G– would say that someone who believes in me would do that. You paid me the greatest compliment that day you asked me to sit down with your group. Your group was working on horror stories, and I stood in the doorway listening you describe one of the most horrifying characters in contemporary literature, and I couldn’t stop myself from verbally agreeing with you. I think you freaked out your students, because you got this wide grin on your face when you saw me, and then you shocked all of us by hugging me. (I’m not saying you are a cold heartless bitch…even though you described yourself as a cold, heartless bitch the first time I ever took your class. I’m just saying you are a fighter.) But the compliment you gave had my jaw dropping. You asked me to take a seat as you introduced me to your students, and you said,

“This is Faith, one of my former students, and one of the best writers to ever come through this program.”

Your students looked at me like I was some kind of fairytale creature, you know that? But I loved being there, listening to your students and discussing their work. Funny, I’ve spent so many years unsure of what I wanted to do, and yet the most comfortable I have ever been was sitting in that small discussion group talking about how a good horror character is born out of the darkest aspects of the author. Speaking of fairy tales, a bunch of fairy-tale based movies are coming out, and I can see your excitement to tear them apart in my head. I’m excited to tear them apart myself, a trait I learned, begrudgingly, from you. You do realize you are the reason why I can’t simply enjoy a movie anymore? I’m sitting there analyzing the plot, character development, themes and symbolism, and cultural relevance when I should just be enjoying some major eye-candy. But no, I can’t do that because some crazy professor I had years ago blew my mind when she dared me to disprove her point that Pretty Woman is more of a Beauty and the Beast story than a Cinderella story.

Damn you.

At least you are a Buffy fan. Everyone thought that I was just pandering to your love of Buffy when I wrote my paper about the “Gentleman” fairy tale, but I knew that you were going to be grading me more harshly than my classmates because of the topic I chose. You are a true fan, and true fans of Buffy are some of the hardest people to appease. I should know; anyone who even dares to make a criticism of the show without having substantial proof in their arguments are torn down by me on a regular basis. It could also be because I have 2 BTVS tattoos and want a third. Nonetheless, it was great to have that connection with you outside of academia.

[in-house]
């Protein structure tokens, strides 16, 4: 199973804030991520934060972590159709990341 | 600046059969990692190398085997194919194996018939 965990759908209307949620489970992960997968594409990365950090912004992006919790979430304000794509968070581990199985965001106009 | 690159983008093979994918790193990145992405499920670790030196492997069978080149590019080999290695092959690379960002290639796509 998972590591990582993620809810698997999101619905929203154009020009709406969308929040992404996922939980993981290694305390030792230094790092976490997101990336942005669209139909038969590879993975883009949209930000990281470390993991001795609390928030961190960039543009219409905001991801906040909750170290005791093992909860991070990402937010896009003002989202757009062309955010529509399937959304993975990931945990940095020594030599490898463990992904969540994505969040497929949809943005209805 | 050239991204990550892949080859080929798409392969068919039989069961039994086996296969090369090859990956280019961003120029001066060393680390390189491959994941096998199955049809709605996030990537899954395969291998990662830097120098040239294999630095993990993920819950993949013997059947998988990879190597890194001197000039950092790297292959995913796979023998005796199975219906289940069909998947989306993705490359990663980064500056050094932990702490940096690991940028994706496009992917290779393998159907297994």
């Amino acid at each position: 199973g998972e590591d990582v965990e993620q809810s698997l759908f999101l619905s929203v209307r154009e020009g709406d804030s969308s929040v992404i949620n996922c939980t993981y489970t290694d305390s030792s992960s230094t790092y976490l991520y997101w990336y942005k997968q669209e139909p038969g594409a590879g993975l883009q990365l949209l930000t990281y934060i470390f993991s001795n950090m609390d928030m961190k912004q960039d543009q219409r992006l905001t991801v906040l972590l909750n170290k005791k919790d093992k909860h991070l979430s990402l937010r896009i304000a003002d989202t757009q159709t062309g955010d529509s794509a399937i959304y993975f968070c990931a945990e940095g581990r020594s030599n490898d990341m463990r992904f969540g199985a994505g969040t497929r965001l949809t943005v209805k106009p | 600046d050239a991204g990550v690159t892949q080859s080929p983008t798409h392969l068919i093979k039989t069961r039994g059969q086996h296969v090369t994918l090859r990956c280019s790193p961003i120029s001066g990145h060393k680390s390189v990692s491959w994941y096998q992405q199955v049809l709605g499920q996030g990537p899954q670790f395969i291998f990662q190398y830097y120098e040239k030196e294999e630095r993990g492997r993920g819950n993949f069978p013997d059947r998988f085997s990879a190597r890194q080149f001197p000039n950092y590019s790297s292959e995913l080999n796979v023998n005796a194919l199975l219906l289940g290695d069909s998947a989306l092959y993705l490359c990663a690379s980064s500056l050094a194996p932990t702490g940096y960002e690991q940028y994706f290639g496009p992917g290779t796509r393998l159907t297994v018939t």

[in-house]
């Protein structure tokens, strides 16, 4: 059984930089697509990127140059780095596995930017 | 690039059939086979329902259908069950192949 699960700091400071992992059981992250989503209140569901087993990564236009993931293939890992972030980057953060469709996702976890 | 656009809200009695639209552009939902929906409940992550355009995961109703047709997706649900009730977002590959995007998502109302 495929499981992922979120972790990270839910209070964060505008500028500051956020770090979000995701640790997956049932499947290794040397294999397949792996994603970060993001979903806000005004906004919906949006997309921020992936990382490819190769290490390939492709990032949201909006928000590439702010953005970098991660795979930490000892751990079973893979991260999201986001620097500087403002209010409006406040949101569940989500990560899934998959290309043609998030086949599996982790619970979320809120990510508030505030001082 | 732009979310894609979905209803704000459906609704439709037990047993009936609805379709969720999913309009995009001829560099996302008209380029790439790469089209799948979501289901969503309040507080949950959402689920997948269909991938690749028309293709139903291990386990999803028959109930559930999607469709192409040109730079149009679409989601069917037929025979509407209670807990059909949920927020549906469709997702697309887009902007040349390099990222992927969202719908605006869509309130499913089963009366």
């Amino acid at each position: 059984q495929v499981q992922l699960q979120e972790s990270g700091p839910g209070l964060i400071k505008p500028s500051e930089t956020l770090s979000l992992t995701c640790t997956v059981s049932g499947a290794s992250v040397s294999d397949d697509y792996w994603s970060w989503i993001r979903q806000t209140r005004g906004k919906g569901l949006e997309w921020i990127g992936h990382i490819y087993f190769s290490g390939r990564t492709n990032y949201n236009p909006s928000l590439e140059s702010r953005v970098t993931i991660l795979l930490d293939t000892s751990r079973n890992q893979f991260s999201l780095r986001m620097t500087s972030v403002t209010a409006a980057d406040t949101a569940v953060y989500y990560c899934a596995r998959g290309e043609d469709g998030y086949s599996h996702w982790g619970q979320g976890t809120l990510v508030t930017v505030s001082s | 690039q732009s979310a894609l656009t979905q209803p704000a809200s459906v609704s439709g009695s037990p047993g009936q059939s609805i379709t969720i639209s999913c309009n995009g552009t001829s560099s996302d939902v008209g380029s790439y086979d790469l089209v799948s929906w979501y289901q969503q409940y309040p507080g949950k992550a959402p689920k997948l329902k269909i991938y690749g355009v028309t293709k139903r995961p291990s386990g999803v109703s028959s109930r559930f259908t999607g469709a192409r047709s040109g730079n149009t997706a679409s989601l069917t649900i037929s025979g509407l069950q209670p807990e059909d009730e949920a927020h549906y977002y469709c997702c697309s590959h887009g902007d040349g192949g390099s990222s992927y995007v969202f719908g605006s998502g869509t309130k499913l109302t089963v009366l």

I’m blogging now. Well…I don’t know if it is blogging, or if I’m simply taking the noise in my head and sharing it with the world, but it seems to be going well. I’m doing a letter experiment right now that I am completely failing at, but that is because my audience is the world; I’ve found it quite difficult to figure out how to appeal to that broad of an audience. Nevertheless, I am having fun. It curbs the boredom of my life. I’m still in Iowa, and I’m still aimless in my adventures, but so far I haven’t done anything too stupid so it is all a win in my book. I’m trying to finish my memoir, but I keep getting jammed with it. It might be because I have no idea what I really want to say with it, and I keep involuntarily wincing because I’m expecting a slap upside my head.

Maybe I need one.

Well now I’m rambling and I hate doing that so I’m going to end here. I’m grateful that I took your courses, and I am grateful for how much you fought to pull me out of my boredom. I must say your class was never stereotypically boring. I just didn’t know where I was going. Still don’t, but I’m hoping I’ll eventually end up on a beach somewhere. One can dream. I hope you are doing well, and that your classes are going well. Don’t make too many of them cry. I’ve found that the kids that have come up after me are wholly sensitive and fond of rose-colored glasses. Scratch that, I’m going to send you some tissues to hand out that way they don’t blubber everywhere. Thanks Professor H.

 

-Faith